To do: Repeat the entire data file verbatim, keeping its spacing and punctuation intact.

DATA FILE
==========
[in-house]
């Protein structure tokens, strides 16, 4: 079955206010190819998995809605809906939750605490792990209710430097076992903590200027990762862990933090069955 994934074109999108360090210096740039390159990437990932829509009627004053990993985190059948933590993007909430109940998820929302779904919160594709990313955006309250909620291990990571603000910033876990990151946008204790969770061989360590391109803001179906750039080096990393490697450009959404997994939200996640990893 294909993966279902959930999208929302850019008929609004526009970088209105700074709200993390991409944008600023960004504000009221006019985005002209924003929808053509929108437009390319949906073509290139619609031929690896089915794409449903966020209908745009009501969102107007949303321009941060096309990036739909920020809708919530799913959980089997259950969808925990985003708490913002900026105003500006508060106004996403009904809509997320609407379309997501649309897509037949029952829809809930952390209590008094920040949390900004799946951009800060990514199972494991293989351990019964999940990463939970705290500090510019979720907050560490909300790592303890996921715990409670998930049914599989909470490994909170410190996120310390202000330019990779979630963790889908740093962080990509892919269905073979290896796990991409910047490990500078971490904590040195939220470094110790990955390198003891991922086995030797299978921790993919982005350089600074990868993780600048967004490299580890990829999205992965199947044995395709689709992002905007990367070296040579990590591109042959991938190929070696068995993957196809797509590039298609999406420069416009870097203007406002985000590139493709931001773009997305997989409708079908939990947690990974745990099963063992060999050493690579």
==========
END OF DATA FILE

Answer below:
[in-house]
């Protein structure tokens, strides 16, 4: 079955206010190819998995809605809906939750605490792990209710430097076992903590200027990762862990933090069955 994934074109999108360090210096740039390159990437990932829509009627004053990993985190059948933590993007909430109940998820929302779904919160594709990313955006309250909620291990990571603000910033876990990151946008204790969770061989360590391109803001179906750039080096990393490697450009959404997994939200996640990893 294909993966279902959930999208929302850019008929609004526009970088209105700074709200993390991409944008600023960004504000009221006019985005002209924003929808053509929108437009390319949906073509290139619609031929690896089915794409449903966020209908745009009501969102107007949303321009941060096309990036739909920020809708919530799913959980089997259950969808925990985003708490913002900026105003500006508060106004996403009904809509997320609407379309997501649309897509037949029952829809809930952390209590008094920040949390900004799946951009800060990514199972494991293989351990019964999940990463939970705290500090510019979720907050560490909300790592303890996921715990409670998930049914599989909470490994909170410190996120310390202000330019990779979630963790889908740093962080990509892919269905073979290896796990991409910047490990500078971490904590040195939220470094110790990955390198003891991922086995030797299978921790993919982005350089600074990868993780600048967004490299580890990829999205992965199947044995395709689709992002905007990367070296040579990590591109042959991938190929070696068995993957196809797509590039298609999406420069416009870097203007406002985000590139493709931001773009997305997989409708079908939990947690990974745990099963063992060999050493690579």